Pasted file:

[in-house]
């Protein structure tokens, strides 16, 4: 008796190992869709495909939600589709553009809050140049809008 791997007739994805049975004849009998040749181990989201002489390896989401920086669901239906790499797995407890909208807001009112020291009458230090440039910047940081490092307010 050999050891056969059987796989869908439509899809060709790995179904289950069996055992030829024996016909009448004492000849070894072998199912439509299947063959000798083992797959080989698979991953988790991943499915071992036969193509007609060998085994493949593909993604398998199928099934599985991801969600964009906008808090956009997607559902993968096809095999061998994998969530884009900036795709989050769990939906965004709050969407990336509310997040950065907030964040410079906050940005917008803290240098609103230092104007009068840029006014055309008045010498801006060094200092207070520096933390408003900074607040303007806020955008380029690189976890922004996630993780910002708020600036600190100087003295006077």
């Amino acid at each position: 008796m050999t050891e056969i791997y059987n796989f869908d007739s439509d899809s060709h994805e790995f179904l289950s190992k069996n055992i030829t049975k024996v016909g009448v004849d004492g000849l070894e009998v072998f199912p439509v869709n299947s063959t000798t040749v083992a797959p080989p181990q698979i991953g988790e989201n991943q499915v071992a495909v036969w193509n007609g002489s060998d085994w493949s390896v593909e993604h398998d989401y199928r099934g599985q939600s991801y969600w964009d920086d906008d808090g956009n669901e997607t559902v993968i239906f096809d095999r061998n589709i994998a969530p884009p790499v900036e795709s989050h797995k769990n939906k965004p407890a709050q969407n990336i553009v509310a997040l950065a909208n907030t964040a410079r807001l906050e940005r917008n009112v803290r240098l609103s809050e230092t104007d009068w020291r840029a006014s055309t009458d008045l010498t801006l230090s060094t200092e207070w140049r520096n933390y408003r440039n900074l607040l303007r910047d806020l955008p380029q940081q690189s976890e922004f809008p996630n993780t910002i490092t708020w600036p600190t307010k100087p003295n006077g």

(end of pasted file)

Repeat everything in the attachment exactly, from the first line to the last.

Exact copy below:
[in-house]
């Protein structure tokens, strides 16, 4: 008796190992869709495909939600589709553009809050140049809008 791997007739994805049975004849009998040749181990989201002489390896989401920086669901239906790499797995407890909208807001009112020291009458230090440039910047940081490092307010 050999050891056969059987796989869908439509899809060709790995179904289950069996055992030829024996016909009448004492000849070894072998199912439509299947063959000798083992797959080989698979991953988790991943499915071992036969193509007609060998085994493949593909993604398998199928099934599985991801969600964009906008808090956009997607559902993968096809095999061998994998969530884009900036795709989050769990939906965004709050969407990336509310997040950065907030964040410079906050940005917008803290240098609103230092104007009068840029006014055309008045010498801006060094200092207070520096933390408003900074607040303007806020955008380029690189976890922004996630993780910002708020600036600190100087003295006077």
């Amino acid at each position: 008796m050999t050891e056969i791997y059987n796989f869908d007739s439509d899809s060709h994805e790995f179904l289950s190992k069996n055992i030829t049975k024996v016909g009448v004849d004492g000849l070894e009998v072998f199912p439509v869709n299947s063959t000798t040749v083992a797959p080989p181990q698979i991953g988790e989201n991943q499915v071992a495909v036969w193509n007609g002489s060998d085994w493949s390896v593909e993604h398998d989401y199928r099934g599985q939600s991801y969600w964009d920086d906008d808090g956009n669901e997607t559902v993968i239906f096809d095999r061998n589709i994998a969530p884009p790499v900036e795709s989050h797995k769990n939906k965004p407890a709050q969407n990336i553009v509310a997040l950065a909208n907030t964040a410079r807001l906050e940005r917008n009112v803290r240098l609103s809050e230092t104007d009068w020291r840029a006014s055309t009458d008045l010498t801006l230090s060094t200092e207070w140049r520096n933390y408003r440039n900074l607040l303007r910047d806020l955008p380029q940081q690189s976890e922004f809008p996630n993780t910002i490092t708020w600036p600190t307010k100087p003295n006077g």